Neither the McMaster nor the Cape Breton web sites provides any statement about professional accreditation.
What do the professional associations say about online or distance learning?
The Professional Engineers of Ontario (PEO) stated in 2016 that
- ‘PEO does not recognize online or distance education.’
Similarly from APEGA:
- ‘The current Board of Examiners practice is that they do not recognize distance learning programs.’
So frankly, don’t bother to take an online program in engineering in Canada if you want to be a professional engineer.
Determining eligibility: obfuscation and confusion
Furthermore the whole process of identifying from the professional associations whether an online program would be accepted is circuitous and unhelpful. One reader of my blog wrote and told me that he had written to APEGA to ask whether the University of North Dakota engineering degree would be recognised as a qualification towards membership of APEGA. Here is the response he received:
The eligibility of any courses you’ve completed will be determined by our Academic Examiners. If the courses were completed in Canada, you will need to submit the transcripts for them to be reviewed. If they were from outside of Canada, you will need to obtain an Academic Assessment Report from World Education Services (WES).
In other words, spend several thousand dollars in tuition fees, THEN we will tell you whether we accept your qualifications or not.
Why it’s a scandal
Without obtaining a P.Eng. from the professional engineering association in a particular province, it is difficult if not impossible to get a job as a professional engineer. Of course such associations are important to ensure that engineering is being done professionally. Nobody wants their bridges to collapse or car parks on shopping malls to crash into shoppers below (Oh, wait – both of those did happen recently in Ontario).
But are these organizations making it unnecessarily difficult for people to qualify as professional engineers? From the 120 comments or so to my blog, there is strong evidence that they are. Yet at the same time we have great hand-wringing from employers, especially, about the lack of qualified engineers.
Let’s be clear about this. This engineering gap is not going to be met purely from high school leavers going into engineering programs at conventional universities. The demographics mean that many of those already working at the technical level in engineering will need upgrading and further qualifications, many while still working – hence the brave but unaccredited program from Queen’s University in mining engineering. Presumably employers will take these graduates even if the PEO holds its nose and sniffs at them because the program was done online.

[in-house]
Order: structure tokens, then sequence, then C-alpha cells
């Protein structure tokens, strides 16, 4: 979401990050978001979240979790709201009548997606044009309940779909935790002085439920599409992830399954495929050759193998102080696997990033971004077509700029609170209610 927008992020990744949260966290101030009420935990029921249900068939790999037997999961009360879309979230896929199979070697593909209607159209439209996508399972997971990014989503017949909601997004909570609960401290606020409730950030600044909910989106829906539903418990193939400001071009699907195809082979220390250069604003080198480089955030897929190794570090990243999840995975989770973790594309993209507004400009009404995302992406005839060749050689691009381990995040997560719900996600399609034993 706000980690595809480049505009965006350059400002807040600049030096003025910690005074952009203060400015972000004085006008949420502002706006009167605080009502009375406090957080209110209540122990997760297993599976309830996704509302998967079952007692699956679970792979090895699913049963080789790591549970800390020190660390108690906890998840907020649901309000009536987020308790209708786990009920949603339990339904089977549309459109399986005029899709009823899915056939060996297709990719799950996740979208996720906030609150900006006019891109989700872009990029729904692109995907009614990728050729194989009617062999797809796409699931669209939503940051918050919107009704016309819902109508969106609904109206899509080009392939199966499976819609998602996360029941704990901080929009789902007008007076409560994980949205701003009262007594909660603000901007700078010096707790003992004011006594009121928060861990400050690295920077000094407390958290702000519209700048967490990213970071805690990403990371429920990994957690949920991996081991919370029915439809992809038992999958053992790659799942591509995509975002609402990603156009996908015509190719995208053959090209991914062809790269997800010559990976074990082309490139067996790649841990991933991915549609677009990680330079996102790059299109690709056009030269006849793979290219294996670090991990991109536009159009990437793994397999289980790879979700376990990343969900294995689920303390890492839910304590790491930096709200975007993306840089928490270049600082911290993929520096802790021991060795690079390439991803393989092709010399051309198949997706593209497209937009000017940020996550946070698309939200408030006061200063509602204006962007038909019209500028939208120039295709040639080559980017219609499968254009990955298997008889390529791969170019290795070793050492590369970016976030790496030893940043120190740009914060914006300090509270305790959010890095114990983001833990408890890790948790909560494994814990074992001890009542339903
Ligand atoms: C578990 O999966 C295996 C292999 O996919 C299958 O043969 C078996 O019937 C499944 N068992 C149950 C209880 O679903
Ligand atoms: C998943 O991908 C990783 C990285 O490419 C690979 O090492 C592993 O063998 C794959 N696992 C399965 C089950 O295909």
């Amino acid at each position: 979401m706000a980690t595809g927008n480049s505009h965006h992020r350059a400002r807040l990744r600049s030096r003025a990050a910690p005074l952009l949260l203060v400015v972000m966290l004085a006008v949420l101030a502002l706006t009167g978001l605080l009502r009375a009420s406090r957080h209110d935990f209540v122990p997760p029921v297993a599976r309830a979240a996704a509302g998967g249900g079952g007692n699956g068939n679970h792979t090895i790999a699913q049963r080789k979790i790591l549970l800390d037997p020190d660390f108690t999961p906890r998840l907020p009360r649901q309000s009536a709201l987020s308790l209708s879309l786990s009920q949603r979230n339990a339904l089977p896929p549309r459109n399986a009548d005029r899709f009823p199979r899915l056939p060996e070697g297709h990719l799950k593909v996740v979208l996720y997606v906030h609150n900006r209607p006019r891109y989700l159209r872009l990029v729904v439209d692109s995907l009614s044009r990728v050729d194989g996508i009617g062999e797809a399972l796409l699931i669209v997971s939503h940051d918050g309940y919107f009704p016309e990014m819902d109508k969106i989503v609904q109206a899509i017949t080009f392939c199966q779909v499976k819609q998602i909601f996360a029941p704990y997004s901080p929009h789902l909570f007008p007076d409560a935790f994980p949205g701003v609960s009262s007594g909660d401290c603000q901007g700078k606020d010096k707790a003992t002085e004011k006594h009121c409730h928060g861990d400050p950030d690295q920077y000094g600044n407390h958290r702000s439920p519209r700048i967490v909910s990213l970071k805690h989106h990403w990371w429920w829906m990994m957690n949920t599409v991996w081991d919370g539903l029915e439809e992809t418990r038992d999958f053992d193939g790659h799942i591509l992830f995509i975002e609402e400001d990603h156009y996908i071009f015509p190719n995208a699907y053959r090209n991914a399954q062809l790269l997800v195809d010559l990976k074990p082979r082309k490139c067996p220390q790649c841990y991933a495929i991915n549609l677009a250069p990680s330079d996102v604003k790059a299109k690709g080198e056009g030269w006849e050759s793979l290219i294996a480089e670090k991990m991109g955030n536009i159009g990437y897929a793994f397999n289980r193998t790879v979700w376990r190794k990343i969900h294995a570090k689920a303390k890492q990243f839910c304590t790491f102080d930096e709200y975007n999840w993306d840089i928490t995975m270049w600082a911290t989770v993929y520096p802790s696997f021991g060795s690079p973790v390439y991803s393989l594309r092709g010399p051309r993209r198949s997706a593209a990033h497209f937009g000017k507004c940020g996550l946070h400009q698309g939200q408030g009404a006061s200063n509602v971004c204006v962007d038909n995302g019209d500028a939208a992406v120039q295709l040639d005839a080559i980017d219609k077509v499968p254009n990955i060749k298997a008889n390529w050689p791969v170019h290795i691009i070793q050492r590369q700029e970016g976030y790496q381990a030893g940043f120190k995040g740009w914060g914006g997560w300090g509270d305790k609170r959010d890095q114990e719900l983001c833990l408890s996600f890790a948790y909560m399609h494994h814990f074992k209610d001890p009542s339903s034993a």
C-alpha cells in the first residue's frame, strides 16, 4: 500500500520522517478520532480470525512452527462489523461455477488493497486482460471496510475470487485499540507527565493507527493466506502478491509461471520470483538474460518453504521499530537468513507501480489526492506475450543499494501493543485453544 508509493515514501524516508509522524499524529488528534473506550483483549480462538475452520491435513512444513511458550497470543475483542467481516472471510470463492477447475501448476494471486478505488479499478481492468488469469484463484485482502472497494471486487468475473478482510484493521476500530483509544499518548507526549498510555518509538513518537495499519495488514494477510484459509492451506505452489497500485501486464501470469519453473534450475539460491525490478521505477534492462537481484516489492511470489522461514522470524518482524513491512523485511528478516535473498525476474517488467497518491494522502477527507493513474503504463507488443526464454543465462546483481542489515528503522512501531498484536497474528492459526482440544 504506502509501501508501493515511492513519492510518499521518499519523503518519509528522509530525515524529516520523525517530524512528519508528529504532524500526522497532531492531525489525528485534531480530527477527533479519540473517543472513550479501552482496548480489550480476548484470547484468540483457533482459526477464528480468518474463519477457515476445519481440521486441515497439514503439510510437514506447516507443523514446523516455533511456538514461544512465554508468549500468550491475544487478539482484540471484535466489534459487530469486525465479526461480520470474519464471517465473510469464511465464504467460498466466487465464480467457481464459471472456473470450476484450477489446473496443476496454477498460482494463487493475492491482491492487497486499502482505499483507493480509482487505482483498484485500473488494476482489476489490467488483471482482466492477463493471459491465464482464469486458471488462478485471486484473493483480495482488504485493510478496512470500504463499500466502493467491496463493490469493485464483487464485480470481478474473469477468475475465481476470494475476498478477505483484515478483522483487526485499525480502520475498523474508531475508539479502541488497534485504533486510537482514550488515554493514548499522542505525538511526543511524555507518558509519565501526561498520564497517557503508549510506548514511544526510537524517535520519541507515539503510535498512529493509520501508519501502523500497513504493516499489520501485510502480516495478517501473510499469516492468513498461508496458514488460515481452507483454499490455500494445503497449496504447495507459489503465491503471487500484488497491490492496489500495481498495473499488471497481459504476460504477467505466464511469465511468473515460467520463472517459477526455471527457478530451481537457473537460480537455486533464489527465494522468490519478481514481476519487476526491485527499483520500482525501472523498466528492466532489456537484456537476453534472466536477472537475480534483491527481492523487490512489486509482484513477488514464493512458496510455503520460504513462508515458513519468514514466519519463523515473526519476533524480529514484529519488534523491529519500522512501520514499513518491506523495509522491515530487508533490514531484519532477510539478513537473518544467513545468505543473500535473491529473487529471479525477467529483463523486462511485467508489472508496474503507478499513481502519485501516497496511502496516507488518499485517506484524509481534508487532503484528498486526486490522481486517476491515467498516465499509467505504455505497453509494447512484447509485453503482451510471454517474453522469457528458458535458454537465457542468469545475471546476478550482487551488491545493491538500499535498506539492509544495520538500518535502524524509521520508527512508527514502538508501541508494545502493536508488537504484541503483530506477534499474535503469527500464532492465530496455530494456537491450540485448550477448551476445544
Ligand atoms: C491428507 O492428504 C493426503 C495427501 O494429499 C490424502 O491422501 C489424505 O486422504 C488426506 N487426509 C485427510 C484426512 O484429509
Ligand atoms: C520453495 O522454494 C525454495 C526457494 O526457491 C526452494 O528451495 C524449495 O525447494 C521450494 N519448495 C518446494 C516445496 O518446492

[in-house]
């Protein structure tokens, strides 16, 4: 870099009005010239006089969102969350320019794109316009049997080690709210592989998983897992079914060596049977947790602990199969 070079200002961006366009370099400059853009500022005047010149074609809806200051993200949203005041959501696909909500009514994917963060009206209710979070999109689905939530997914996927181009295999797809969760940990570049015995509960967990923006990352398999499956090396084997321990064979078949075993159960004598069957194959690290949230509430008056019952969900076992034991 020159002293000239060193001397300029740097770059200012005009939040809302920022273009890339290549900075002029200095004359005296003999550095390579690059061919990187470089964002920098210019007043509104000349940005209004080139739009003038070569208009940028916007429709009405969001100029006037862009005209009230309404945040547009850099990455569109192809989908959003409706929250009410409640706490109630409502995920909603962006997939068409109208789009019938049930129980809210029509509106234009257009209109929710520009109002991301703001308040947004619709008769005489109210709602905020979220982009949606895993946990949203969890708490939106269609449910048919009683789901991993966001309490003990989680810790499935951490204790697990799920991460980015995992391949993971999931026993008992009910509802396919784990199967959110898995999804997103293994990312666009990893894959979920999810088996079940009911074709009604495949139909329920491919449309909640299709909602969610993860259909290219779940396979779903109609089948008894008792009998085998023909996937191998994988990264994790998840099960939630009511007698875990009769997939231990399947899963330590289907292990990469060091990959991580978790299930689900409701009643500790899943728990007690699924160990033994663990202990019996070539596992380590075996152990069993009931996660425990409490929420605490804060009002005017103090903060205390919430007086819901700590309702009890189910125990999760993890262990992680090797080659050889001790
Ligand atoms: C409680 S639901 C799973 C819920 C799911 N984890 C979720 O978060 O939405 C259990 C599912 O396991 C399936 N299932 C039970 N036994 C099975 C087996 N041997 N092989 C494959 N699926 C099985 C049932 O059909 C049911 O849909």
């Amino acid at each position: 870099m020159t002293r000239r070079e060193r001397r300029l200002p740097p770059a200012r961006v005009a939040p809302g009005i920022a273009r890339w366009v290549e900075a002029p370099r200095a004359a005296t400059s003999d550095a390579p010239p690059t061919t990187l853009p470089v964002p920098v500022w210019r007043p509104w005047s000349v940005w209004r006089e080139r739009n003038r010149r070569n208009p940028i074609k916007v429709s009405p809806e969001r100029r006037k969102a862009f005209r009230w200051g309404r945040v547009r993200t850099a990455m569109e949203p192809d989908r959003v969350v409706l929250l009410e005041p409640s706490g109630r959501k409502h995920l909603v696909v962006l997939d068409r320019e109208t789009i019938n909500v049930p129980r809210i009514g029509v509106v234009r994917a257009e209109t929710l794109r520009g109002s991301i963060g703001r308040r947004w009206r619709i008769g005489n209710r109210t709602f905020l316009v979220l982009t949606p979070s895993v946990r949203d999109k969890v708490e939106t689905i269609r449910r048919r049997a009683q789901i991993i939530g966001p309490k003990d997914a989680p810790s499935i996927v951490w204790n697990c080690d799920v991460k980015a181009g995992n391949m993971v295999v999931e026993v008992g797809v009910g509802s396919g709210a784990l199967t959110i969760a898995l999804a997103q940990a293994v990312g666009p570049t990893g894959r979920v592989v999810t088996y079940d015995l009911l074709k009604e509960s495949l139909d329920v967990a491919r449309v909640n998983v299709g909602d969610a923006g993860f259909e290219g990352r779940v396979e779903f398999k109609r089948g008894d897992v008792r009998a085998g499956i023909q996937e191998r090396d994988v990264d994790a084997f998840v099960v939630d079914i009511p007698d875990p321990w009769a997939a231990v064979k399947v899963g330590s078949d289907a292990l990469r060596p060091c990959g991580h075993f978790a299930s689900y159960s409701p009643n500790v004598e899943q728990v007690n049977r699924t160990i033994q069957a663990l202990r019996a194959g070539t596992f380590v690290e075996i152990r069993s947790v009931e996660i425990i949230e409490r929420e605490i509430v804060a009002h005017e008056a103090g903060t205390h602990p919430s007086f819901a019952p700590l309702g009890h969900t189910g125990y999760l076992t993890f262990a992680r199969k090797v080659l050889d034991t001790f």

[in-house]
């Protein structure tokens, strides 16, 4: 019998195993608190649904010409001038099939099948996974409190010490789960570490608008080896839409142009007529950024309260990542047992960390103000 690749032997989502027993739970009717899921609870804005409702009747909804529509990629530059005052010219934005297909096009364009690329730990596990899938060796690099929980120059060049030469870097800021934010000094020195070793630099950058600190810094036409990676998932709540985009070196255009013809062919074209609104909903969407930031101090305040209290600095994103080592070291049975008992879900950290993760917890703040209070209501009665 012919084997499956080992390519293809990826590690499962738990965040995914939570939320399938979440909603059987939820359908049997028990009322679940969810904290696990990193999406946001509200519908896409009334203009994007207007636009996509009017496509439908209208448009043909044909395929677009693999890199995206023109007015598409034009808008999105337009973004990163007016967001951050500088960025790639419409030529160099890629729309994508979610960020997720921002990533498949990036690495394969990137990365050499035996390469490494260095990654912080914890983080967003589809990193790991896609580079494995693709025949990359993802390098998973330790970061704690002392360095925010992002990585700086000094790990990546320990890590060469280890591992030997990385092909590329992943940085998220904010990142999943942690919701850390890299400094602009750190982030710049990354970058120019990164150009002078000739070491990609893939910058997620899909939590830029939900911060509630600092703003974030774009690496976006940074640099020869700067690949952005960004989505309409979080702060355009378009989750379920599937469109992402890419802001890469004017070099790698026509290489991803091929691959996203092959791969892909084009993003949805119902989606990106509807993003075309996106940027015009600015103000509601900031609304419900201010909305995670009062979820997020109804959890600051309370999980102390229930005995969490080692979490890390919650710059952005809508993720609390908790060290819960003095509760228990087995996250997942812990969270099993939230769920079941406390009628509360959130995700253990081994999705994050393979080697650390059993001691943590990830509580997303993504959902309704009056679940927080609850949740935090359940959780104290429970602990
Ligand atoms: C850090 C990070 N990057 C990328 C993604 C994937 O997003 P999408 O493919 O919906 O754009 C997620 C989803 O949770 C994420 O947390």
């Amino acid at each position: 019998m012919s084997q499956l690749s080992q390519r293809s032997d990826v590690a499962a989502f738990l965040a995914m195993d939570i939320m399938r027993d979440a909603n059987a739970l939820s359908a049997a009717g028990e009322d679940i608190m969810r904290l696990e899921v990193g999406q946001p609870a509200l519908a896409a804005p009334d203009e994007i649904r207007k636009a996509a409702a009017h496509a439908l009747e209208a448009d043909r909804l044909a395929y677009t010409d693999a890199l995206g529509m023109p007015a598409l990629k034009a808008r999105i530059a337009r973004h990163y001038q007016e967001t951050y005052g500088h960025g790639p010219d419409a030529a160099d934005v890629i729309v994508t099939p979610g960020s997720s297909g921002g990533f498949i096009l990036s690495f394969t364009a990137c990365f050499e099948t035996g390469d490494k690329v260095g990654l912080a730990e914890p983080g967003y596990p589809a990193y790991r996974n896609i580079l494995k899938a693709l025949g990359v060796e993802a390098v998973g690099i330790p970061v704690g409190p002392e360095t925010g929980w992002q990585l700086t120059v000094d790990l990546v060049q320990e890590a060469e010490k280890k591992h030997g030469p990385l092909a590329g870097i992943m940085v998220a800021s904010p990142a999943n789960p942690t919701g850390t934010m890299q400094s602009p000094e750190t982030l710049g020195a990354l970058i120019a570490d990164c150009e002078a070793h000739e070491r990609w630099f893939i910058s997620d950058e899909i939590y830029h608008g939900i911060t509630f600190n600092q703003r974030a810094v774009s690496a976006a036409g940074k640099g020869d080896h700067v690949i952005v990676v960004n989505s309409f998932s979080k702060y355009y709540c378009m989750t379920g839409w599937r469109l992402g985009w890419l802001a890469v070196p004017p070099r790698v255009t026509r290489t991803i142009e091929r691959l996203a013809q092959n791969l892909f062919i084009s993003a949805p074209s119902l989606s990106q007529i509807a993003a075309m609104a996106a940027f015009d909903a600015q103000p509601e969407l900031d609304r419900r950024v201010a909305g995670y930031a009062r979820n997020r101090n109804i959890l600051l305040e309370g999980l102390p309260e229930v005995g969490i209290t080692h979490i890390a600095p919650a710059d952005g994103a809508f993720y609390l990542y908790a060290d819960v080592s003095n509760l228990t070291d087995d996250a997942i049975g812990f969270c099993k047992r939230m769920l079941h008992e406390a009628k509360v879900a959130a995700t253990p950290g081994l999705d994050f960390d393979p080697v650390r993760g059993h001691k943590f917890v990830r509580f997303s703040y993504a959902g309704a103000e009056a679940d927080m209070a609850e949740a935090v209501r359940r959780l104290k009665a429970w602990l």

I heard recently on CBC radio there are currently 18,000 engineers in Canada who came from Iran, one of whom was the supervisor for the construction of the CN tower in Toronto. We will need more engineers from immigrants who should be able to upgrade their existing engineering qualifications online while working at a lower level, without having to start from scratch.
I am not arguing that all engineering can be done fully online. Hands-on experience with equipment and laboratory work are essential. However, increasingly we are seeing co-op programs where employers provide that hands-on experience, often with more advanced and newer equipment than the universities have. Furthermore, more and more engineering is itself virtual (automation for driverless cars, for instance). Simulations and animations are increasingly replacing hands-on training. All the theoretical components of an engineering degree can be handled just as well online, and probably better, than in a face-to-face lecture class.
APEGA and PEO, like many professional bodies, are basically a closed shop or guild that restrict entry to create shortages so that members then can charge higher professional fees as contractors. More importantly they are often run, on a voluntary basis, by older engineers who are blissfully ignorant of new developments in engineering education. At a time when we need more highly qualified people we need greater flexibility in accepting credentials from other countries and more openness to online and distance education qualifications.
It’s time the professional associations in engineering realised that this is the 21st century and recognized appropriate online qualifications.